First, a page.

Tough talk at HTF
Memphis, Tenn. The Hardlines Technology Forum, held here April 21 to 24, offered in-depth seminars on data synchronization, supply chain visibility and other essential topics for tech-savvy manufacturers. But this year’s conference, organized by the American Hardware Manufacturers Association (AHMA), added a new feature that appealed to suppliers of every stripe: “How to Do Business with [insert retailer].”
Do it Best went first, with a two-hour session on its new vendor portal, vendor scorecards, market enhancements and efforts to develop a consistent set of product attributes for all its warehouse items. The Fort Wayne, Ind., co-op brought six executives to the event, and three of them gave presentations and answered questions during “How to do Business with Do it Best.”
One of the executives was divisional merchandise manger Dave Cole, who came from the business side of Do it Best. After asking for a show of hands, Cole noted that many of the conference attendees worked in non-IT positions. The AHMA made an effort to recruit these individuals this year by adding a new track aimed at “business side professionals” who work in tandem with EDI and logistics staff.
“How to do Business with Lowe’s” was a primer on the basics of setting up new items, sending advanced shipping notices and ironing out the kinks in invoices and purchase orders. An all-female team from Lowe’s, clad in red shirts and blacks pants, represented EDI/vendor support, electronic commerce, product information, accounting and PCM initiatives. They responded to specific inquiries and dispensed advice, although the latter often ended with a visit to LowesLink.com. The team also included Michelle Adams, director of merchandising operations and planning for Lowe’s.
The conference continues today with more educational sessions, “How to Do Business with True Value” and the retail panel presentation. This year’s panel includes representatives from Do it Best, True Value, Lowe’s and Orgill. Other retailers who attended the conference include Home Depot and Mitre 10, the Australian home improvement chain.
Patrick Wischmeier, vp-information technology at Oatey Co., used one of the many networking breaks to get face time with Howard White, Home Depot’s manager of sourcing and vendor management. “Our biggest customers are Home Depot and Lowe’s, and they’re both here,” Wischmeier said. “I’m very interested in what their agenda is for the next year.”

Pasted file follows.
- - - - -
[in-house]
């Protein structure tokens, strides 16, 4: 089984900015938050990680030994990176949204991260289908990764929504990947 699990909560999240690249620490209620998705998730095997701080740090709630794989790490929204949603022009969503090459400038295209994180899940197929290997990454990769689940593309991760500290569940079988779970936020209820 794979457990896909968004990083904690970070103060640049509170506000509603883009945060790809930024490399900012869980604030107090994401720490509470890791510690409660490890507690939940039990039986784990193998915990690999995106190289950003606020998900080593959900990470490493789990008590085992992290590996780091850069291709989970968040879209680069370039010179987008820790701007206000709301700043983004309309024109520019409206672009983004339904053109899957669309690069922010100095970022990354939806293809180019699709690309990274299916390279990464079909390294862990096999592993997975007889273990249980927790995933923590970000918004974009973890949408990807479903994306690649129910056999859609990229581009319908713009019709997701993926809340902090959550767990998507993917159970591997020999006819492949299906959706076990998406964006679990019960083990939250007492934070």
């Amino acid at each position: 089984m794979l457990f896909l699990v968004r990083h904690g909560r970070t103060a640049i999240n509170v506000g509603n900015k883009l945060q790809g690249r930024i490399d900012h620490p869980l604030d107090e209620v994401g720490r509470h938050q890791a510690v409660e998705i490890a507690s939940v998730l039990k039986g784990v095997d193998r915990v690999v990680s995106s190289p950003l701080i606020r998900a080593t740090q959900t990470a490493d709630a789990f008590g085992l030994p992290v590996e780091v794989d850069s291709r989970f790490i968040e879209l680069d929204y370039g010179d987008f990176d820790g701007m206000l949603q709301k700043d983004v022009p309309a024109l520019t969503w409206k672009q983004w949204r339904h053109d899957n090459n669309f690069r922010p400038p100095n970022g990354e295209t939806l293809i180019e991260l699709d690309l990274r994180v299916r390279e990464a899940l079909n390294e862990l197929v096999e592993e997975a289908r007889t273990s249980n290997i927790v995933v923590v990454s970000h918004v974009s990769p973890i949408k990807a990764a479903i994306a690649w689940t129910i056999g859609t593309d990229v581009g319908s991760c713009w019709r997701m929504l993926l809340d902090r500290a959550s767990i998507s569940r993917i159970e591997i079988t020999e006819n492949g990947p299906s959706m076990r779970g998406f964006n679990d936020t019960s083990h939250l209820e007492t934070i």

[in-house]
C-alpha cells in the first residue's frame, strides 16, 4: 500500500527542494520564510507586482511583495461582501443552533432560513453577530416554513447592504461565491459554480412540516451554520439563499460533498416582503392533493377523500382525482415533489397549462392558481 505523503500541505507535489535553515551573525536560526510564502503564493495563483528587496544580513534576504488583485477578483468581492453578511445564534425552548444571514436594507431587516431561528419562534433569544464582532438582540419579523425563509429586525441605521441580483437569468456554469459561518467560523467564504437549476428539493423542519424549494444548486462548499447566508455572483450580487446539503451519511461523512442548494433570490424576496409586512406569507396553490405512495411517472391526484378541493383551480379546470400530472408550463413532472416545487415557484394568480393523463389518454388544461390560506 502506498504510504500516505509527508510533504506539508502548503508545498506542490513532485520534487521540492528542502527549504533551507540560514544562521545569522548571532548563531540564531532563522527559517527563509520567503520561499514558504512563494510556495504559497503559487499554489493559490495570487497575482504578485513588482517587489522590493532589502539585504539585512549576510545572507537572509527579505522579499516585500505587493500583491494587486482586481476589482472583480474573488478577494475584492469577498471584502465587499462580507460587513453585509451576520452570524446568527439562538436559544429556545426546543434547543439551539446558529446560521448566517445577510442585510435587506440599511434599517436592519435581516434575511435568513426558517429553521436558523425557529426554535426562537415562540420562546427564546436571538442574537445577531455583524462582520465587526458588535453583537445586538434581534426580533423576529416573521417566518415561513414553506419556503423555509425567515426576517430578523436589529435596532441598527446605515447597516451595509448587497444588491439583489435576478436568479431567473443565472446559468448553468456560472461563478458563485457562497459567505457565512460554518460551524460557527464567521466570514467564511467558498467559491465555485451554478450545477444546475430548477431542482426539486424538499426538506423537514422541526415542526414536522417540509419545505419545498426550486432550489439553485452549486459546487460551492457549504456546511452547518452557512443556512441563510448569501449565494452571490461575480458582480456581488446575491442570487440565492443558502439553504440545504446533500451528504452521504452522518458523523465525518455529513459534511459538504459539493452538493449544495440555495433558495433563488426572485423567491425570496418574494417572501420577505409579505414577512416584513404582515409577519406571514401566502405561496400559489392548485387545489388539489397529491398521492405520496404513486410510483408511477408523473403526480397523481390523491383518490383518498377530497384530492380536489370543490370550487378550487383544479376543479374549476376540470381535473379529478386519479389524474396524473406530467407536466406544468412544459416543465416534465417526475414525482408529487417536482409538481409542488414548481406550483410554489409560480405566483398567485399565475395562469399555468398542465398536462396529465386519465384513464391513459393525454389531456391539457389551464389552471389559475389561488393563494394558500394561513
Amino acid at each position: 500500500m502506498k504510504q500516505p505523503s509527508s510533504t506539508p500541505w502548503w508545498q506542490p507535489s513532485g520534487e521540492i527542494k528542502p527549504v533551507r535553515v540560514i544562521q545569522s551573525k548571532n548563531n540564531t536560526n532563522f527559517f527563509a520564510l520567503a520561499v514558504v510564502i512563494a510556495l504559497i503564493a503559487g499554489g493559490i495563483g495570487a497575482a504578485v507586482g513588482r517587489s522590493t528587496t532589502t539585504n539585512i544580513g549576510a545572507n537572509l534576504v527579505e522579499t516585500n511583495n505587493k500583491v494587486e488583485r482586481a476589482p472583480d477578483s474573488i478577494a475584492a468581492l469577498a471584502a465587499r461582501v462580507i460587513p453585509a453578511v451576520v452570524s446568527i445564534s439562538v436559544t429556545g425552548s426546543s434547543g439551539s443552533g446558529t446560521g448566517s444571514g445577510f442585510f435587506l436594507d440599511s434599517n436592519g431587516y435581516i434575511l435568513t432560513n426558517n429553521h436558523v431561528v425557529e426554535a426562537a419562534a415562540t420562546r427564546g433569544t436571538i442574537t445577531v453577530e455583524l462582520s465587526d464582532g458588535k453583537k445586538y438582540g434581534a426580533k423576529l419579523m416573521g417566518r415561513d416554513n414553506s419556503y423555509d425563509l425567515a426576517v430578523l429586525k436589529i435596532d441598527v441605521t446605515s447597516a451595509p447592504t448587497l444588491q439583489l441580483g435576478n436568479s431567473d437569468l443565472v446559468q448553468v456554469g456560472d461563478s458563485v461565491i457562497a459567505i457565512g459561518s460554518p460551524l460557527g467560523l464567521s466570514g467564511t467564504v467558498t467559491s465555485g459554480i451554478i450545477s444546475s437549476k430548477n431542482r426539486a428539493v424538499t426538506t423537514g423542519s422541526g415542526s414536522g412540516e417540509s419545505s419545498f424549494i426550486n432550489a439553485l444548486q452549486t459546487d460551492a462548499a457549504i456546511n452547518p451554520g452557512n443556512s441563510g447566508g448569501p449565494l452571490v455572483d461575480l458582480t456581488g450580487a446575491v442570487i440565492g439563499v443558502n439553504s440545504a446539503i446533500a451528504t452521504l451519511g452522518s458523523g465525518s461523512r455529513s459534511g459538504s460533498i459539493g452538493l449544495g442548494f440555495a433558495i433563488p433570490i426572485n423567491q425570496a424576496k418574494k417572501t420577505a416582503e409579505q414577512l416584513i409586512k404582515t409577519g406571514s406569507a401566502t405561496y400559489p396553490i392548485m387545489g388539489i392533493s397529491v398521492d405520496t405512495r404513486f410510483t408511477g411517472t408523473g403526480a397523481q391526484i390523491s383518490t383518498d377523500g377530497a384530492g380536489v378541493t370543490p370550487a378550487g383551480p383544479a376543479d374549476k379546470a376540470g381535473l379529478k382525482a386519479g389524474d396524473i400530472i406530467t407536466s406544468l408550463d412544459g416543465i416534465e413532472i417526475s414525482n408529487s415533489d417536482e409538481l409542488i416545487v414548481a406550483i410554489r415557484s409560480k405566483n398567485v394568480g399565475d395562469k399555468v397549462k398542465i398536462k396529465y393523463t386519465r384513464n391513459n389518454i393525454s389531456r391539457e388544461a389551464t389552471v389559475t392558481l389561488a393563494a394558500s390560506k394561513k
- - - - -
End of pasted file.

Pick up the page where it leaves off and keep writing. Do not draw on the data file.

NAWLA announces regional meeting dates
The North American Wholesale Lumber Association (NAWLA) has announced dates for its two regional meetings in May.
Each NAWLA Regional Meeting will include a reception, lunch or dinner, keynote speakers discussing regional industry specific issues impacting NAWLA members and networking events, according to the organization.
NAWLA Regional Meetings have been scheduled for:
• Tuesday, May 20, in Boston at the Marriott Boston Newton with keynote speaker Rick Grandinetti, founder and CEO, Vision Planning.
• Thursday, May 22, in Scottsdale, Ariz., at the DC Ranch Village Health Club and Spa with speaker Jason Metnick, director, Market Access and Product Labeling, Sustainable Forestry Initiative (SFI).
The North American Wholesale Lumber Association is an international trade association of more than 650 forest products and building material industry wholesalers, manufacturers and affiliated companies.
Weyerhaeuser names new chief information officer
Federal Way, Wash.-based Weyerhaeuser recently named Kevin Shearer vp-information technology and chief information officer, effective May 1.
Shearer joined the company in 1980, holding numerous positions in timberlands, corporate support and wood products. Shearer held leadership positions in information technology during the company’s acquisitions of several companies, including Cavenham, MacMillan Bloedel, Willamette and Trus-Joist.
Since 2007, Shearer has served as vp-business operations. He will succeed Susan Mersereau who is retiring.
Weyerhaeuser is one of the worlds largest forest products companies, with sales of $16.3 billion in 2007.